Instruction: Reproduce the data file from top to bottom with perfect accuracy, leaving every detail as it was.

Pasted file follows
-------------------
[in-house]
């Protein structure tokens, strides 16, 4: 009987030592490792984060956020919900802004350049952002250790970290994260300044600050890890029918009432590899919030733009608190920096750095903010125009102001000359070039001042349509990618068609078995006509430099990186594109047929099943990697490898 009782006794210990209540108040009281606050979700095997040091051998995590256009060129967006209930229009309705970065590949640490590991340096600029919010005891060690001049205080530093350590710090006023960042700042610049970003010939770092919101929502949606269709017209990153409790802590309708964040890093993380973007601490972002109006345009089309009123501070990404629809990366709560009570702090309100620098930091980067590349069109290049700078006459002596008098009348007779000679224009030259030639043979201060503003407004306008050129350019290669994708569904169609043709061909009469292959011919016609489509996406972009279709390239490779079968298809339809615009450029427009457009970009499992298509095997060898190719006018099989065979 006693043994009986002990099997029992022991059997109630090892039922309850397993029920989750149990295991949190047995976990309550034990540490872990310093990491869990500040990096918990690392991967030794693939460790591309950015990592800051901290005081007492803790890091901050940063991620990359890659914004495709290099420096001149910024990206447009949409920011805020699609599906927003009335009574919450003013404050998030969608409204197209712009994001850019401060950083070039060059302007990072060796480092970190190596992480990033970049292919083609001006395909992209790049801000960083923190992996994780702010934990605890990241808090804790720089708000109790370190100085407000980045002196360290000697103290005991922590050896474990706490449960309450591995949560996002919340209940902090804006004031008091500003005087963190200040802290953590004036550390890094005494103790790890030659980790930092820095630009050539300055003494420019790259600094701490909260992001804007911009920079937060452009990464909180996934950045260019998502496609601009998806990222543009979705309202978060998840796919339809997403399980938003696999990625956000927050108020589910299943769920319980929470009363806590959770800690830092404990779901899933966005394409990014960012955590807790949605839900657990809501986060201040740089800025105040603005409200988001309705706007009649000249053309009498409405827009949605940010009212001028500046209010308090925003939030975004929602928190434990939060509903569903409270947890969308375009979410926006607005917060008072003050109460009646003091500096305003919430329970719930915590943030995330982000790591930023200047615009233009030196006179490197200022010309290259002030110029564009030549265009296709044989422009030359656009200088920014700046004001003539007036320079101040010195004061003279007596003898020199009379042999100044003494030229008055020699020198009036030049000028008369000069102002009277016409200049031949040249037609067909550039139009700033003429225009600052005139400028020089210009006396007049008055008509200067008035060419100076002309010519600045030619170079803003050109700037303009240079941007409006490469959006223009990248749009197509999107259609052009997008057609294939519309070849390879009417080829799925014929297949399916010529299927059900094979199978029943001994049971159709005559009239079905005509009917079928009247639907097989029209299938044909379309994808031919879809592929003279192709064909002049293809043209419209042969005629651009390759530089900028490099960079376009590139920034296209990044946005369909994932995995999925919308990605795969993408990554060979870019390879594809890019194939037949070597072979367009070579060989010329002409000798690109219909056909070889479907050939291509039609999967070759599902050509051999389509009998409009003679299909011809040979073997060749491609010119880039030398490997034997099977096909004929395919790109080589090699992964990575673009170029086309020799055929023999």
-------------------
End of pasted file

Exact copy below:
[in-house]
């Protein structure tokens, strides 16, 4: 009987030592490792984060956020919900802004350049952002250790970290994260300044600050890890029918009432590899919030733009608190920096750095903010125009102001000359070039001042349509990618068609078995006509430099990186594109047929099943990697490898 009782006794210990209540108040009281606050979700095997040091051998995590256009060129967006209930229009309705970065590949640490590991340096600029919010005891060690001049205080530093350590710090006023960042700042610049970003010939770092919101929502949606269709017209990153409790802590309708964040890093993380973007601490972002109006345009089309009123501070990404629809990366709560009570702090309100620098930091980067590349069109290049700078006459002596008098009348007779000679224009030259030639043979201060503003407004306008050129350019290669994708569904169609043709061909009469292959011919016609489509996406972009279709390239490779079968298809339809615009450029427009457009970009499992298509095997060898190719006018099989065979 006693043994009986002990099997029992022991059997109630090892039922309850397993029920989750149990295991949190047995976990309550034990540490872990310093990491869990500040990096918990690392991967030794693939460790591309950015990592800051901290005081007492803790890091901050940063991620990359890659914004495709290099420096001149910024990206447009949409920011805020699609599906927003009335009574919450003013404050998030969608409204197209712009994001850019401060950083070039060059302007990072060796480092970190190596992480990033970049292919083609001006395909992209790049801000960083923190992996994780702010934990605890990241808090804790720089708000109790370190100085407000980045002196360290000697103290005991922590050896474990706490449960309450591995949560996002919340209940902090804006004031008091500003005087963190200040802290953590004036550390890094005494103790790890030659980790930092820095630009050539300055003494420019790259600094701490909260992001804007911009920079937060452009990464909180996934950045260019998502496609601009998806990222543009979705309202978060998840796919339809997403399980938003696999990625956000927050108020589910299943769920319980929470009363806590959770800690830092404990779901899933966005394409990014960012955590807790949605839900657990809501986060201040740089800025105040603005409200988001309705706007009649000249053309009498409405827009949605940010009212001028500046209010308090925003939030975004929602928190434990939060509903569903409270947890969308375009979410926006607005917060008072003050109460009646003091500096305003919430329970719930915590943030995330982000790591930023200047615009233009030196006179490197200022010309290259002030110029564009030549265009296709044989422009030359656009200088920014700046004001003539007036320079101040010195004061003279007596003898020199009379042999100044003494030229008055020699020198009036030049000028008369000069102002009277016409200049031949040249037609067909550039139009700033003429225009600052005139400028020089210009006396007049008055008509200067008035060419100076002309010519600045030619170079803003050109700037303009240079941007409006490469959006223009990248749009197509999107259609052009997008057609294939519309070849390879009417080829799925014929297949399916010529299927059900094979199978029943001994049971159709005559009239079905005509009917079928009247639907097989029209299938044909379309994808031919879809592929003279192709064909002049293809043209419209042969005629651009390759530089900028490099960079376009590139920034296209990044946005369909994932995995999925919308990605795969993408990554060979870019390879594809890019194939037949070597072979367009070579060989010329002409000798690109219909056909070889479907050939291509039609999967070759599902050509051999389509009998409009003679299909011809040979073997060749491609010119880039030398490997034997099977096909004929395919790109080589090699992964990575673009170029086309020799055929023999």